Lake Placid school board talks tax exemptions for veterans

WILMINGTON – Veterans came out in support of property tax exemptions Tuesday night during the Lake Placid school board meeting.

School district Superintendent Roger Catania explained to the board that veteran exemptions will now be extended to school districts. The school board can decide whether they want to give veterans a property tax break and how much. To gain an exemption, the property would have to be the veteran’s main residence.

The board will make a decision on the matter at a later date. If the school board decides to grant veterans an exemption, a separate public hearing will be announced. Catania said the tax levy would not be increased due to the program, but the costs would shift.

“This exemption, if granted, will shift the burden of taxation from veterans to non-veterans,” Catania said.

“The impact on all other taxpayers we can only estimate,” he added. “It approximately represents 2.8 cents per thousand (dollars in assessed property value).”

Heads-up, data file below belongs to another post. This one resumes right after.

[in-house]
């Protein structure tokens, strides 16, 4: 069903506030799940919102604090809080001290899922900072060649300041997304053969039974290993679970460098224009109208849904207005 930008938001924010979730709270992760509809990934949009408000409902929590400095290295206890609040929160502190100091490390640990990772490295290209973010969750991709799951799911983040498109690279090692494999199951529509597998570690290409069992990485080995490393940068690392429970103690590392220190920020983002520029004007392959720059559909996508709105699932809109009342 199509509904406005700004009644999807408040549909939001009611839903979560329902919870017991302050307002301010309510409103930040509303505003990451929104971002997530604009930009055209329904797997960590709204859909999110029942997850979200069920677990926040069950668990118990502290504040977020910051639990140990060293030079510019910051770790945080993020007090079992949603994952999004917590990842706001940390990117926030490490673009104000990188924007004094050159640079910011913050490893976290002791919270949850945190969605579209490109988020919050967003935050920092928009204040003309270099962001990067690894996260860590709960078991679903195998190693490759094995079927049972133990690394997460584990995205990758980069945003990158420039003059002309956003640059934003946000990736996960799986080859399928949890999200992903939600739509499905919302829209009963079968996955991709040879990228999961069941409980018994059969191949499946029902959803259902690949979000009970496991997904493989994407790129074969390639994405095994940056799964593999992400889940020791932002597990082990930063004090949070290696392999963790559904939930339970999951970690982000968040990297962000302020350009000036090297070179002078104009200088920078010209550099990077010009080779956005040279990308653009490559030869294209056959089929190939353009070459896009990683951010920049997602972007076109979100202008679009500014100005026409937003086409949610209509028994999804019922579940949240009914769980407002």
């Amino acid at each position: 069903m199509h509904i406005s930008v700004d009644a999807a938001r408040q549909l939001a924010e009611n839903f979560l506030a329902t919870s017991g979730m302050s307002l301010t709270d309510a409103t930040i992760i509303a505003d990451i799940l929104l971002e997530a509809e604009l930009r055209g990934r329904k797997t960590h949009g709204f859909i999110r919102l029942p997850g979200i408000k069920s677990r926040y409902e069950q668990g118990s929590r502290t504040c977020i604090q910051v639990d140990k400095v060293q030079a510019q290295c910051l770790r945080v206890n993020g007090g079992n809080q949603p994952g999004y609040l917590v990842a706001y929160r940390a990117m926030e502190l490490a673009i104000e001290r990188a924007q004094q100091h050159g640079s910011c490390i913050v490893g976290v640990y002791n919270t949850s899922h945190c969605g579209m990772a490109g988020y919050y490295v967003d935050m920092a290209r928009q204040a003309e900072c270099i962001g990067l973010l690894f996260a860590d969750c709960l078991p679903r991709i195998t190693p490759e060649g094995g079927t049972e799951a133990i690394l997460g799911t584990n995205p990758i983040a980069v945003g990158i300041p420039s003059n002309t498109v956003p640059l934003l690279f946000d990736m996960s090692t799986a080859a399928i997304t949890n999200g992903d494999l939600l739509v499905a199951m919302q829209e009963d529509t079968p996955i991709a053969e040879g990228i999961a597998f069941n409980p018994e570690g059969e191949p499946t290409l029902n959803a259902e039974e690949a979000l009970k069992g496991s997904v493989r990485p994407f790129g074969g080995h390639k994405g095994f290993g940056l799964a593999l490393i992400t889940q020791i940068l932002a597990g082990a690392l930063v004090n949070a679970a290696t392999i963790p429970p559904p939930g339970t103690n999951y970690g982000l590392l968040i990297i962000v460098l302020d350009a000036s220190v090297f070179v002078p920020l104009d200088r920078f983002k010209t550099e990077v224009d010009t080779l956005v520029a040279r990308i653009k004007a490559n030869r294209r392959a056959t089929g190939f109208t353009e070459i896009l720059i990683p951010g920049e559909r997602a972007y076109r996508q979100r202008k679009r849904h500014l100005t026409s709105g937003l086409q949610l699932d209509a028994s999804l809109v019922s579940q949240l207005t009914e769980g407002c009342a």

A basic exemption program used as an example during the meeting would reduce the assessment, for school tax purposes, of a war veteran by $12,000, of a combat veteran by $20,000 and a disabled veteran by $40,000. The school board can choose to increase or decrease those figures according to their preference.

Al Armstrong, a Vietnam War veteran and owner of Mountain Brook Lodge, served for 20 years in the Marines, obtaining the rank of sergeant. He expressed his support for the exemptions, saying the veterans deserved the appreciation.

“As a proud veteran, we have served our great nation at a time when so few did, and when so many chose not to or were not able to,” Armstrong said. “As a veteran who gave a commitment to our country to protect our citizens and our Constitution, to put ourselves in harm’s way, ready to die for your rights and mine.

“This small token of appreciation for the people who have sacrificed would go a long way in telling everyone how much they value their brave men and women in the military.” he said. “It’s not the monetary value that is important; it’s the recognition.”

Armstrong said he appreciated that the state Assembly and Gov. Andrew Cuomo left the decision up to the local government. After reading his statement to the board, Armstrong let out a “Semper Fi,” the Marines’ slogan, while leaving the room.

Eugene Loughran, an Air Force veteran who served during the Vietnam War, also came to the meeting in support of the exemption. He said if the proposal passes, it would save him at least 15 percent on his property tax.

(Editor’s note: An earlier version of this article said the exemption program used as an example during the meeting would reduce veterans’ taxes, not their assessments, by the amounts stated. The Enterprise regrets the error.)